Equally important was a programme that amplified the humanitarian message. First on Wilson’s list was the Seventh Symphony by 84-year-old Ukrainian composer Valentin Silvestrov, written in 2003 in memory of his late wife. “It’s a beautiful work, full of heartfelt symbolism,” she says. For me it represents the emotional place we are at just now, this loss, the pangs of death. You can hear it in the silent sharp attacks at the start, then at the end, this serene, spiritual moment where the players just breathe into their instruments. It’s very special, very touching.”
On a more defiant note, Ukrainian soprano Liudmyla Monastyrska sings Leonore’s aria Abscheulicher! from Beethoven’s political opera Fidelio. “With Polish Opera and the Met both involved, we had to have something operatic,” Wilson explains. “What better than an aria that is all about fighting tyranny and the triumph of hope and love.”
Another Ukrainian star, pianist Anna Fedorova, plays Chopin’s Piano Concerto No 2, acknowledging the Polish connection. “We then finish with one of two symphonies - either Brahms Four or Dvorak’s New World - depending on what the host events wanted or had already programmed,” she explains.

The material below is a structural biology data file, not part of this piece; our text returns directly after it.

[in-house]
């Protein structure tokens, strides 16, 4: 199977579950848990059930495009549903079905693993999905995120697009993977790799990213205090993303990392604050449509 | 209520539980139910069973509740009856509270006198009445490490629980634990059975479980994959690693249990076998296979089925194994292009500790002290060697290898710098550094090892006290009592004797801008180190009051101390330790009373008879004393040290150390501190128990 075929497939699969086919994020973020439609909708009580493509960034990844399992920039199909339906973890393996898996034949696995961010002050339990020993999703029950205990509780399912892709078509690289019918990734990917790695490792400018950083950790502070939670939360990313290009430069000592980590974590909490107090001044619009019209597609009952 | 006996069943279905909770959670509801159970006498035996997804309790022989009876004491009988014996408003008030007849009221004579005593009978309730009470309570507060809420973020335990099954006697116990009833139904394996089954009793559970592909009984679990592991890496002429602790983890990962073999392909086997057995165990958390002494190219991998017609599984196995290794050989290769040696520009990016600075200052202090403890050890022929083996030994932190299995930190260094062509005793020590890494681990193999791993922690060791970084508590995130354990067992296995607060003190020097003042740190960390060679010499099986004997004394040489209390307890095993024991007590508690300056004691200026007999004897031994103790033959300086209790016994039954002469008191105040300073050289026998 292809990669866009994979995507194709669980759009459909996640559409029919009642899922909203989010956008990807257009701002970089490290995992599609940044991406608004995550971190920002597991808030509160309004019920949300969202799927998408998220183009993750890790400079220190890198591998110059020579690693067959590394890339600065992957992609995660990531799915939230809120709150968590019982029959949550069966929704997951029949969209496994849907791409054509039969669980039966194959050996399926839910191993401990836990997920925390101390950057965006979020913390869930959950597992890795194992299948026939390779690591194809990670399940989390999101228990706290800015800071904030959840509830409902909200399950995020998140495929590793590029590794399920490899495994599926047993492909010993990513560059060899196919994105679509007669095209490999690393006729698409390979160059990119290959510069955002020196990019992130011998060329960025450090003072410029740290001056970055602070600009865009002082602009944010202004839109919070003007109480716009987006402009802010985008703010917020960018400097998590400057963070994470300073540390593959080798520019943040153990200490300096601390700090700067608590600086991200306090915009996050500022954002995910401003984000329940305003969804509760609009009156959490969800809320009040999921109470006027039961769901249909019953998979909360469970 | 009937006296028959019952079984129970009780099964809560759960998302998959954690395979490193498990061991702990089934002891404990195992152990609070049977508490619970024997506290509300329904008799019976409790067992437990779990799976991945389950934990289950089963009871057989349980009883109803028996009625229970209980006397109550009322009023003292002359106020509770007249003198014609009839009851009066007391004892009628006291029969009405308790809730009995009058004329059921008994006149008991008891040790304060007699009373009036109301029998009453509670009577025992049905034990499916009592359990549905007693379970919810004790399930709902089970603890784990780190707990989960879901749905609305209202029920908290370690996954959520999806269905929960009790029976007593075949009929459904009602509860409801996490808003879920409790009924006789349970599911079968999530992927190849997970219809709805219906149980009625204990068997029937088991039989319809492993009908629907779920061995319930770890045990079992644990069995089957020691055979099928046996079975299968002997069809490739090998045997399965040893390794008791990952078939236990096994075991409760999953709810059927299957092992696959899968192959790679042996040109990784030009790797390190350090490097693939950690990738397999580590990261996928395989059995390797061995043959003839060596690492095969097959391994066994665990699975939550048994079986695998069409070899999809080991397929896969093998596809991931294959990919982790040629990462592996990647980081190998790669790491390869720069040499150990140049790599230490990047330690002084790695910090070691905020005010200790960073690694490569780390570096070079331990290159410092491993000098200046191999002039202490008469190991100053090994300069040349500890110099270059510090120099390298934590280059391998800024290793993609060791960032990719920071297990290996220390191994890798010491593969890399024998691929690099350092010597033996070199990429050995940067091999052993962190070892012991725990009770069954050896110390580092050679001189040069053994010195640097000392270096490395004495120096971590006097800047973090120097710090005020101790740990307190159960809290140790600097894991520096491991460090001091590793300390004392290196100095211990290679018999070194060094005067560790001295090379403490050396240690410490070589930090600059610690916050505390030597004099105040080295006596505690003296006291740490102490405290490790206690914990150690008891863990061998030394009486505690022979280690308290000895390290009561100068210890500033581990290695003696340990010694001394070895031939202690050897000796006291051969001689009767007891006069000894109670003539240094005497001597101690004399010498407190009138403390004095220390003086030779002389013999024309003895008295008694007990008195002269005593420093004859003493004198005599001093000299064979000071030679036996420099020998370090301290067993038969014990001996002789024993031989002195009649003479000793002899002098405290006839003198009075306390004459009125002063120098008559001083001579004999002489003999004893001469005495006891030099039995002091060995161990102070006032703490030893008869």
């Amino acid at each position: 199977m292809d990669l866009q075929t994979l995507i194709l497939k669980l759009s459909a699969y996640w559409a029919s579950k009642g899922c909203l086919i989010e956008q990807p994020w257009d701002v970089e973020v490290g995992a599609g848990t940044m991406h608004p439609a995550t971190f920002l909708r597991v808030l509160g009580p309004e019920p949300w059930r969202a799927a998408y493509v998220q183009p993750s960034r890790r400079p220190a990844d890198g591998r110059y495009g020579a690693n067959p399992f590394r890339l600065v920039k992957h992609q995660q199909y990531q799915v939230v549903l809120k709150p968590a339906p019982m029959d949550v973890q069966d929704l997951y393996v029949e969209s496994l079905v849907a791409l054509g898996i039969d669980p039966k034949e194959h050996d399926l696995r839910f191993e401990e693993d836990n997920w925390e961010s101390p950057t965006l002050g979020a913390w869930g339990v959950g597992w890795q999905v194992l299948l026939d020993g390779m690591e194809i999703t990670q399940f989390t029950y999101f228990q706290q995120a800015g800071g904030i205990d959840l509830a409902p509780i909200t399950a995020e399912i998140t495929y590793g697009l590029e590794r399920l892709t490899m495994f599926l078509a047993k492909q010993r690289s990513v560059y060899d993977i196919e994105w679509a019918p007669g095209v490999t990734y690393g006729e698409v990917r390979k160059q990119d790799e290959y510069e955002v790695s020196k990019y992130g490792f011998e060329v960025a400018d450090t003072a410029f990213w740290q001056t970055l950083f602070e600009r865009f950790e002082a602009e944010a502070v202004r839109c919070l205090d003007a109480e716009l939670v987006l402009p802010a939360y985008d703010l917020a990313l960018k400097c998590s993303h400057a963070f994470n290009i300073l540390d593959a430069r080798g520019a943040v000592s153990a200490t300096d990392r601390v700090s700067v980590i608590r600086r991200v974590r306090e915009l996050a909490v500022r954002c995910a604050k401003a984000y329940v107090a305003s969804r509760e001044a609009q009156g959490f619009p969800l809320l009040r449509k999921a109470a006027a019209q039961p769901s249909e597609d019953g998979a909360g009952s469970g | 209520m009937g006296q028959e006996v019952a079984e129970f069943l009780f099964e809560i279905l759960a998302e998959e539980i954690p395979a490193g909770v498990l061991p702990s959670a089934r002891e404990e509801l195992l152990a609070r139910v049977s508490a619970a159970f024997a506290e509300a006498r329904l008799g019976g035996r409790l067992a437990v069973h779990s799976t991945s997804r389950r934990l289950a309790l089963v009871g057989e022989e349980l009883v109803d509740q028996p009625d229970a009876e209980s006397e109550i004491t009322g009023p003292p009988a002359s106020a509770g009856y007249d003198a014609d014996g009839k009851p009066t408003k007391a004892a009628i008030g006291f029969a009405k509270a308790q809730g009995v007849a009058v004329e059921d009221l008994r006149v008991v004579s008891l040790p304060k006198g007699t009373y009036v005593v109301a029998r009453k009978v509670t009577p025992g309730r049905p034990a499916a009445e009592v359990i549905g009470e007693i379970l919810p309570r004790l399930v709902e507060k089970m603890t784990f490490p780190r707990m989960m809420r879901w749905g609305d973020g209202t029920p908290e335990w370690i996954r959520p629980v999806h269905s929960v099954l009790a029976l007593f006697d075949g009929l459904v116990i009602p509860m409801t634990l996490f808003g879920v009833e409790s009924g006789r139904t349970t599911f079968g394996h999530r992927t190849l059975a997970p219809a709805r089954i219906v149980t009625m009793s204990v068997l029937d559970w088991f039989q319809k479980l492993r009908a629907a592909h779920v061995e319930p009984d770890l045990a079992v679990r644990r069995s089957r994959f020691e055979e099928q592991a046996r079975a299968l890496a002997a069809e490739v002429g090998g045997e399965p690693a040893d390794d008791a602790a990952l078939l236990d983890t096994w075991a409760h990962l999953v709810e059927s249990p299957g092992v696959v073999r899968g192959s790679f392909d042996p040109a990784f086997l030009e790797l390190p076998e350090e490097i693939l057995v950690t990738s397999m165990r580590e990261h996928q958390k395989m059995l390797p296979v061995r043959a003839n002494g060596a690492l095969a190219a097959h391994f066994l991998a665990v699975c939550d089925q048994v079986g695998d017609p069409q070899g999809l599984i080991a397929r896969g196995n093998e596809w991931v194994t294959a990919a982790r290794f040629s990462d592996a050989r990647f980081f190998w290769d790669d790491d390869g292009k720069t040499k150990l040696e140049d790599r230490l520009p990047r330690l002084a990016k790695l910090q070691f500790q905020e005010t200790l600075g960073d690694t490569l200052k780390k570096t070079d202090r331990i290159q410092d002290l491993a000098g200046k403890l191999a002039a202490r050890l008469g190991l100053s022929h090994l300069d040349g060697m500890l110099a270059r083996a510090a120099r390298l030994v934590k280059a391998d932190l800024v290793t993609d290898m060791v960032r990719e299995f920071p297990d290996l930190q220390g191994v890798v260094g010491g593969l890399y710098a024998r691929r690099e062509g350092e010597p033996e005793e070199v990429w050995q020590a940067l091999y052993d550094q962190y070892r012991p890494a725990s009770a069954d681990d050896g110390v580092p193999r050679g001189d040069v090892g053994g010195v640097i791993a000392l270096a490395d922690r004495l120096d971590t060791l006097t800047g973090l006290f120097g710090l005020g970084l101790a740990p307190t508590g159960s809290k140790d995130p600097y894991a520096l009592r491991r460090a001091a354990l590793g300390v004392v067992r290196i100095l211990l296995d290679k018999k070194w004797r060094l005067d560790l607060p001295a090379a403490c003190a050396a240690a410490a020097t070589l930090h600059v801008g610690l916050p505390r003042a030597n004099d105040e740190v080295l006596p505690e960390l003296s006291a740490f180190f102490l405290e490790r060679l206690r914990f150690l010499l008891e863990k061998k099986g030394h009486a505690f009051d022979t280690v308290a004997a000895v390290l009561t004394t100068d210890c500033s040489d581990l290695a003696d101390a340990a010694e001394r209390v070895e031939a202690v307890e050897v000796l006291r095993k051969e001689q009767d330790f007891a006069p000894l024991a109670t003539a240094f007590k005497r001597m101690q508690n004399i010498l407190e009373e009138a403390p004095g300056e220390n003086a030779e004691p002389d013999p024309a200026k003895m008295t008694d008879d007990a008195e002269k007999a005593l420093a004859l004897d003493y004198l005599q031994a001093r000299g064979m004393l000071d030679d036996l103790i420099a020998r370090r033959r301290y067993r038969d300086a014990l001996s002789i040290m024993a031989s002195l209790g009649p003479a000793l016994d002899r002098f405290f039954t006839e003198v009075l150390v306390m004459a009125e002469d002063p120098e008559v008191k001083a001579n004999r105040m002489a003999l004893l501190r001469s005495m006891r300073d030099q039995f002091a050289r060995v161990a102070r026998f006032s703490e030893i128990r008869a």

Can such an orchestra really make a difference? The important thing is to do something, Wilson insists. “When we planned this orchestra, the mission was for musicians to put down their arms in the military, pick up their instruments and fight the war culturally. I don’t think this war is ending any time soon and I don’t think the support of the West can be allowed to die anytime soon. So it is even more relevant for our orchestra to show that we are resolved, not giving up our every effort to fight this war. Keeping it fresh in the media is going to be a major challenge for Ukraine. Fatigue is starting to set in. You see in Europe, in America, how the news is getting buried. That is devastating, because people are dying every day.”